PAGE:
So what do you think of an 87 cent dollar? In the words of Vice Presidential candidate, Sarah Palin, “you betcha”, that’s hard to believe. For Canadian cash grains, it’s a welcome relief. Is the spectre of a big positive cash grain basis in our future? Or is the 87-cent loonie only a reminder of how commodities have fallen off the rails.
These are interesting times. I’ve spent the last week, with my head solidly stuck in a combine. However, my satellite radio crackles with comment after comment about the financial apocalypse surrounding me. The question is what’s real and what’s not.
I simply find our present situation disconcerting. I read DTN’s Marcia Zarley Taylor’s column “So This Is What Financial Panic Feels Like” where she describes the exploits of her grandparents in depression times. You might remember me writing about my grandfather and his experience with depression bankers during the 1930’s. Simply put, just the fact that we’re hearkening back to times of yesteryear to try and find out “what it was like” should tell us that we’re in some very uneven times.
On Friday October 10th (which is tomorrow as I write this), the USDA will come out with their crop estimates of what’s out there in the field. It is almost anti-climatic. In the September report USDA reported 12.072 billion bushels of corn (152.3 bu/acre) and 2.934 billion bushels of soybeans. (40 bu/acre) In normal times, most of us would be close to the edge of our seats waiting to see if USDA cuts it back. Yes, I’ll be interested, but its pretty clear, it won’t much matter. Everybody still is fixated on a global financial system, which is at risk. Our commodities may continue to follow the money down the black hole.
The question many Canadian farmers are asking is when is it over and when will crop prices rebound? Then of course there is the question everybody should be worrying about, how are we going to plant a crop next year without any semblance of an agricultural safety net? Yes, I know, it’s like its 2006 again and we’re planning a farm rally.
In my mind we’ve got a short-term problem and a much longer-term problem. The short-term problem is financial calamity. Regrettably this is close to us. In fact you can make an argument that’s its already happening in spades and manifested itself in the destruction of agricultural demand. For instance go back to July and it looked like agricultural demand was more than solid. In fact we didn’t have enough to satisfy the growing demand of this hungry world. However, when confidence in our financial markets vapourized, agricultural demand was sacked. Now our ending stocks are growing, our costs have exploded and many of us are standing around hoping it would all go away.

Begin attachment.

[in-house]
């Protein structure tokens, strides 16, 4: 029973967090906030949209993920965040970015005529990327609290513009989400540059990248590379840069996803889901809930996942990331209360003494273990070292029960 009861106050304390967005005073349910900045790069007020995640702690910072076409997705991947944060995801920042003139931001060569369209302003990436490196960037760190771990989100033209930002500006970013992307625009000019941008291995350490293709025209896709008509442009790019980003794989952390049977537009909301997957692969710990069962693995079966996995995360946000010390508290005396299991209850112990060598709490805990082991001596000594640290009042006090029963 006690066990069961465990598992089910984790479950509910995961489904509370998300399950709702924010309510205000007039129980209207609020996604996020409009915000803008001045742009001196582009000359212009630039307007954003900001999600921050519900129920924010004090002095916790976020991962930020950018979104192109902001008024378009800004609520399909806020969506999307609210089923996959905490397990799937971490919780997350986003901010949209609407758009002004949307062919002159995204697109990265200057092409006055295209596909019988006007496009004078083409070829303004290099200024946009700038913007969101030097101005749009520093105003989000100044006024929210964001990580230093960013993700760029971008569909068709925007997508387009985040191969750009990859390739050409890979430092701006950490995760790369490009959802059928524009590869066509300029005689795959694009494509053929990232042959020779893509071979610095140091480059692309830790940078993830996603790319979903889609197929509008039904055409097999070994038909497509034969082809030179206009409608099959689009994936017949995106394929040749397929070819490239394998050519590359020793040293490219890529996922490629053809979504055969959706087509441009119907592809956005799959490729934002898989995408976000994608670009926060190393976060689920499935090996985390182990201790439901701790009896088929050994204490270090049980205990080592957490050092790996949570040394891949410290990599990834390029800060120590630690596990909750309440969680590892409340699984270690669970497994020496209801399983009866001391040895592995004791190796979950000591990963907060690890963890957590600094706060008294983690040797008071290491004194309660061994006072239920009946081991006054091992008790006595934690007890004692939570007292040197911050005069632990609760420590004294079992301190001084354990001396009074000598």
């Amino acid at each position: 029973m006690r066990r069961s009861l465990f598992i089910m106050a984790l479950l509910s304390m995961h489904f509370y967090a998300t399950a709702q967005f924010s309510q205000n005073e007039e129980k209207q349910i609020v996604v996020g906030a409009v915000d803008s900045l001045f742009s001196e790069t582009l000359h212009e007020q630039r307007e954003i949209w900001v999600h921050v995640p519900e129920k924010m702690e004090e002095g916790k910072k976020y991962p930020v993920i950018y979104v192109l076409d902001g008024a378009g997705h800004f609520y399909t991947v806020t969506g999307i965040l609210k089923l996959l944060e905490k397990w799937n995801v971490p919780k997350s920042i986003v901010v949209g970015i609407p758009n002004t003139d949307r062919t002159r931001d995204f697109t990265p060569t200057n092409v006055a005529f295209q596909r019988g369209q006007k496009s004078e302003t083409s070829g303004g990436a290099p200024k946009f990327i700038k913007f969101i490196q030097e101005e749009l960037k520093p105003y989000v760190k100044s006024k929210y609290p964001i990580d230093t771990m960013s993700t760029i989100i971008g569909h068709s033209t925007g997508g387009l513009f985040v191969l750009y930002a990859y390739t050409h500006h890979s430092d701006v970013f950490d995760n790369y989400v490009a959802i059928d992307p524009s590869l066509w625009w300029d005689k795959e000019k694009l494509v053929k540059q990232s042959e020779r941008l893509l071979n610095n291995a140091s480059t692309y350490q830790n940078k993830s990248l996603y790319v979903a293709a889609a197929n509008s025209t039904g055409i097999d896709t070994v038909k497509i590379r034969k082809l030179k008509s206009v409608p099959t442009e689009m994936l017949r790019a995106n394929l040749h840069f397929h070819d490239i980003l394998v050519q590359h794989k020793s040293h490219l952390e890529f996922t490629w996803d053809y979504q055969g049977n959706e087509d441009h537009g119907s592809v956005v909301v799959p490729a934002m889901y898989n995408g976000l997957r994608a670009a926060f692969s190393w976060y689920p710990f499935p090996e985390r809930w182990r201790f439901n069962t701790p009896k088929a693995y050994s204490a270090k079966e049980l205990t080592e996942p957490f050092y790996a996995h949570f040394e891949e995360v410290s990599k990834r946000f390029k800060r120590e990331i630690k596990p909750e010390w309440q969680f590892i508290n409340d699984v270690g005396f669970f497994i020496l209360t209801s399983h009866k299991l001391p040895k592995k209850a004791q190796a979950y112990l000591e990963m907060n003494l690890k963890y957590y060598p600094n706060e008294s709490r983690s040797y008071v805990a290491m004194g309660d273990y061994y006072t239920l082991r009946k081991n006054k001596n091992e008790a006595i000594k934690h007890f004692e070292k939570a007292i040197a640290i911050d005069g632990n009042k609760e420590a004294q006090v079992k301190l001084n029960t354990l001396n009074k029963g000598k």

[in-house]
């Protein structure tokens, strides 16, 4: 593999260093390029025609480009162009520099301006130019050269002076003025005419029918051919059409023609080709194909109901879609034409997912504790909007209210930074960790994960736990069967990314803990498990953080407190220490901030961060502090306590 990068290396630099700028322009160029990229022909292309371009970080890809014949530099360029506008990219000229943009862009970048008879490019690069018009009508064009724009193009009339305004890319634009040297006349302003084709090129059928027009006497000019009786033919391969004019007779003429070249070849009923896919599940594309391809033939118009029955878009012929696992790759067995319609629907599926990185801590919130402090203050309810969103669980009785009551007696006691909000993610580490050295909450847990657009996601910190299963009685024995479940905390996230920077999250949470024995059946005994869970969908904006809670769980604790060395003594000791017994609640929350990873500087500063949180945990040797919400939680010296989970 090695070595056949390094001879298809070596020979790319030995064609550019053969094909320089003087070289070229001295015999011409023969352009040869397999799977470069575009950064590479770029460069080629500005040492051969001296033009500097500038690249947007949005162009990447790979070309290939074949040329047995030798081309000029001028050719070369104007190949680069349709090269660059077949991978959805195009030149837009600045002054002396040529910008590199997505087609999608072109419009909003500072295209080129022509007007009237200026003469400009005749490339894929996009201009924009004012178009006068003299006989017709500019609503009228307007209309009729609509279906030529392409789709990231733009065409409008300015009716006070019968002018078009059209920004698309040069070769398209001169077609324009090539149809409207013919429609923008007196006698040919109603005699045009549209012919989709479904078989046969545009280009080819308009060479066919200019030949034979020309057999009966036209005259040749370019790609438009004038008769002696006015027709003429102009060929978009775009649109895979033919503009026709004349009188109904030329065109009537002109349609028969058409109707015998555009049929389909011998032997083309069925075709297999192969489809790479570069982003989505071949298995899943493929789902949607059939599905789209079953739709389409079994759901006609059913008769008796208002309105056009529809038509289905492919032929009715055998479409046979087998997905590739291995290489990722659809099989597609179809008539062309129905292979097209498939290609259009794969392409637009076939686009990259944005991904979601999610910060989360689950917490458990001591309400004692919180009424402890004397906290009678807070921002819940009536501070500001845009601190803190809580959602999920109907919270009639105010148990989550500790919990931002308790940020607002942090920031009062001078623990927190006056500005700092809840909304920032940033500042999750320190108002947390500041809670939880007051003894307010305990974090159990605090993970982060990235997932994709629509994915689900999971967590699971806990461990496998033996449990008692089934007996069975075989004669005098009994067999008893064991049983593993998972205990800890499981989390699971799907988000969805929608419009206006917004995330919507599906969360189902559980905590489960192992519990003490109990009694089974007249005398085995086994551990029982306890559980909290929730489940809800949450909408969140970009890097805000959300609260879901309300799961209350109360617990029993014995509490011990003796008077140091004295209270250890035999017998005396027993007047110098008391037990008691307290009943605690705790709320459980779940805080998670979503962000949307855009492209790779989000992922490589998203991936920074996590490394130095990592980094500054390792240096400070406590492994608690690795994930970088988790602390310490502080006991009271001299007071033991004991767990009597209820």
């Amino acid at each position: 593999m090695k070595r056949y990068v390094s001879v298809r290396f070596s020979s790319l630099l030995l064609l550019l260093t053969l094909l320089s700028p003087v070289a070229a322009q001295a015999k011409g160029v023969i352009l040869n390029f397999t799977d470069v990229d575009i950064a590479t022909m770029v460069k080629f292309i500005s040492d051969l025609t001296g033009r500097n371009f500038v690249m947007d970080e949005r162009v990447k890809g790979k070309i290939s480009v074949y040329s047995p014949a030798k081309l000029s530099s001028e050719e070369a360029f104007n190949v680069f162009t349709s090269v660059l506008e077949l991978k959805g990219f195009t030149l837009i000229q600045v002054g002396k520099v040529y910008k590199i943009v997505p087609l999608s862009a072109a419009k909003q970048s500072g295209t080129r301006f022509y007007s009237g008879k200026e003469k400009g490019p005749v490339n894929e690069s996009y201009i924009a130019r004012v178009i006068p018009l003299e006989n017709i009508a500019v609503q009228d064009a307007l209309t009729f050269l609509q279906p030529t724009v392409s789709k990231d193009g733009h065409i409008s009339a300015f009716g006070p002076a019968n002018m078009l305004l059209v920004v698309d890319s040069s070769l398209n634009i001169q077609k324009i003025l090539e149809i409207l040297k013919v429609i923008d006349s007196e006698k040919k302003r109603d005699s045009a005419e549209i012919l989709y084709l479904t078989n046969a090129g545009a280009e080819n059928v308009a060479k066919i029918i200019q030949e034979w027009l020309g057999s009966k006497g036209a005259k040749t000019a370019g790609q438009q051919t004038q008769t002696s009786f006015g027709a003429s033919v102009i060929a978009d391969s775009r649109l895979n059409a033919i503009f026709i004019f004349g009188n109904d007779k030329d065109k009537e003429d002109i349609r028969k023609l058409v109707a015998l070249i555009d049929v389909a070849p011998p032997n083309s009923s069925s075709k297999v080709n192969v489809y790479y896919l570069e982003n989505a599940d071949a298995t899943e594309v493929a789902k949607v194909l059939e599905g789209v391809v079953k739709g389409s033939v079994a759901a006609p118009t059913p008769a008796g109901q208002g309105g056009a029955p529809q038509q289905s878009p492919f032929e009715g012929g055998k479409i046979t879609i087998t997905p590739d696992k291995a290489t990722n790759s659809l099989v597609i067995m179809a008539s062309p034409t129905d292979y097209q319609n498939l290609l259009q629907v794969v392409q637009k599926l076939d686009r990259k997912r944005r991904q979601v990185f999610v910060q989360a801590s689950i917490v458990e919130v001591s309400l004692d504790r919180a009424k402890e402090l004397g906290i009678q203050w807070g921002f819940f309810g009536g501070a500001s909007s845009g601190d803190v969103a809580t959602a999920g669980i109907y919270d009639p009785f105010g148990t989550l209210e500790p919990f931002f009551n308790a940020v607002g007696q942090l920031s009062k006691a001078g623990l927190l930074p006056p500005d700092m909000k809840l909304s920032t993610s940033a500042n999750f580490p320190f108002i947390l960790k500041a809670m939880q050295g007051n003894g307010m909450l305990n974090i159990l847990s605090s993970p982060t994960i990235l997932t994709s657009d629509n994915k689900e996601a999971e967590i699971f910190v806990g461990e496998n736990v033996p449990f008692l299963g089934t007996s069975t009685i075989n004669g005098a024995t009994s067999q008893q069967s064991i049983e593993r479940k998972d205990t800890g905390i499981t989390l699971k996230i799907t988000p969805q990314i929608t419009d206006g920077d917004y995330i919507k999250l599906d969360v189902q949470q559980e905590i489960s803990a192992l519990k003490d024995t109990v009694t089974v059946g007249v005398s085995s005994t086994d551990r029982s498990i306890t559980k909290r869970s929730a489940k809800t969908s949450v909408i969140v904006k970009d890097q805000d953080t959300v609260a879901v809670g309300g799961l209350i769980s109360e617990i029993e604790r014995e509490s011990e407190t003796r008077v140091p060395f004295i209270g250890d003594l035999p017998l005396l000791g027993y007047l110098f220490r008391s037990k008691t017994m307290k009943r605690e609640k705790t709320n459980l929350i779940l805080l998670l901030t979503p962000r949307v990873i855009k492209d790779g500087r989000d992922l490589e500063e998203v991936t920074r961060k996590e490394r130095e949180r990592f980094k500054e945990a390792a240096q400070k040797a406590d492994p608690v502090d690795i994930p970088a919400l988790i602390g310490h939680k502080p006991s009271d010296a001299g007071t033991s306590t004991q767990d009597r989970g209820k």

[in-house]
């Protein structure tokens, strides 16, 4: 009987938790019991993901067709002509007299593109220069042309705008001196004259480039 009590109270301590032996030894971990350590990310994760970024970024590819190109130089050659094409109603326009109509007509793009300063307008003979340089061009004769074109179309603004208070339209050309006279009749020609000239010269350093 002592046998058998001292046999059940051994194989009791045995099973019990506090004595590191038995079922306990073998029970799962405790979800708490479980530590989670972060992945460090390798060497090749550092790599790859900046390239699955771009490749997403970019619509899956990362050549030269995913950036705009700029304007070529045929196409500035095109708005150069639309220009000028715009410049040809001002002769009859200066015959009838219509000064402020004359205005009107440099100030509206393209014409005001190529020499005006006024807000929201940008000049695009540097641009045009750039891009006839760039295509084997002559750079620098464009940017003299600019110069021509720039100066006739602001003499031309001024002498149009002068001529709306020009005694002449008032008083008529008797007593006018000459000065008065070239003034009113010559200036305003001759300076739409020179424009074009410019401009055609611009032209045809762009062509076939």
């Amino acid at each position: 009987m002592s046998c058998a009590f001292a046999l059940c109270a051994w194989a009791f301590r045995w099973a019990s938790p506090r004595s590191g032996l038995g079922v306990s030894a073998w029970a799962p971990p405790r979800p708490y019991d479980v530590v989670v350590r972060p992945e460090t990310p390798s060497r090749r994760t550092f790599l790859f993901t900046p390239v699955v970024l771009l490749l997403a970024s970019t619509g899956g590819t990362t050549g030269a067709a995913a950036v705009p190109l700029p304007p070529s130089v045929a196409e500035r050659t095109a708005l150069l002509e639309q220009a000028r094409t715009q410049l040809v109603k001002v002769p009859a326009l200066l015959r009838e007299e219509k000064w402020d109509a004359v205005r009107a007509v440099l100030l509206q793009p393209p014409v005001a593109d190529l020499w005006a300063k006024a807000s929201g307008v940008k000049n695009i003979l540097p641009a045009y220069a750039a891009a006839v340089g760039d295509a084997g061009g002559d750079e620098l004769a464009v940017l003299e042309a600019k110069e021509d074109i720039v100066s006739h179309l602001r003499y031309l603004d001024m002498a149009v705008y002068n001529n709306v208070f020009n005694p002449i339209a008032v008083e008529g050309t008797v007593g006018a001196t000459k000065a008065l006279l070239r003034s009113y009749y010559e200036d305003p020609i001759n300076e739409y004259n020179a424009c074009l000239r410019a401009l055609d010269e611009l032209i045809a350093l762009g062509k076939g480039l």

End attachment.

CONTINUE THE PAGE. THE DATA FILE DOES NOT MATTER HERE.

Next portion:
The longer-term issue is how long will this agricultural demand destruction last? In other words, after the short-term calamity clears up when will we be back to clear blue agricultural skies? How does late 2010 strike ya? Yes, I know that seems a world away, however, I cannot see this being over very soon. There needs to be so many more adjustments to foster profitable agricultural production. One is the cost of farm inputs needs to come down and come down it will. I don’t think anybody should be paying early for 2009 farm inputs. With world demand contracting, so too will the demand for fertilizer. I see much cheaper prices ahead.
Many of you might be reading American comments about insurance levels, loan rates, etc. I call it the American subsidy theme park. Needless to say much of our success coming out of this financial calamity will be dependent on a Canadian subsidy theme park. However, as Canadian producers know, that’s like comparing Disney Land to the local church puppet show. Moving forward depending on Agristability, AgriInvest and an underfunded RMP program in Ontario will be like skiing up hill.
That’s the negative side and I know it’s a big side. However, I think I often have to shock people with a little bit of reality. No, I didn’t expect the credit crunch to be such a calamity. However, now that its here, I’m trying to get farmers to realize just what’s happening.
A bright spot is that 87-cent loonie. It hasn’t been that low since January 2007. It’s a full 23 cents less than it was last November 7th. It’s given a boost to Canadian cash markets at time when they needed it. It has also given an institutional added boost to both the Canadian livestock sector and grain and oilseeds. With everything seemingly against us, it’ll be nice to have that in our back pocket.
Of course, I don’t think anybody expected this including Stephen Harper, Stephane Dion, Jack Layton, Gillies Duceppe or Elizabeth May. Next Tuesday if the polls hold, there may even be a change in government. Of course nobody really knows what that will mean for Canadian agricultural policy. However, in these times, maybe that’s the least of our worries.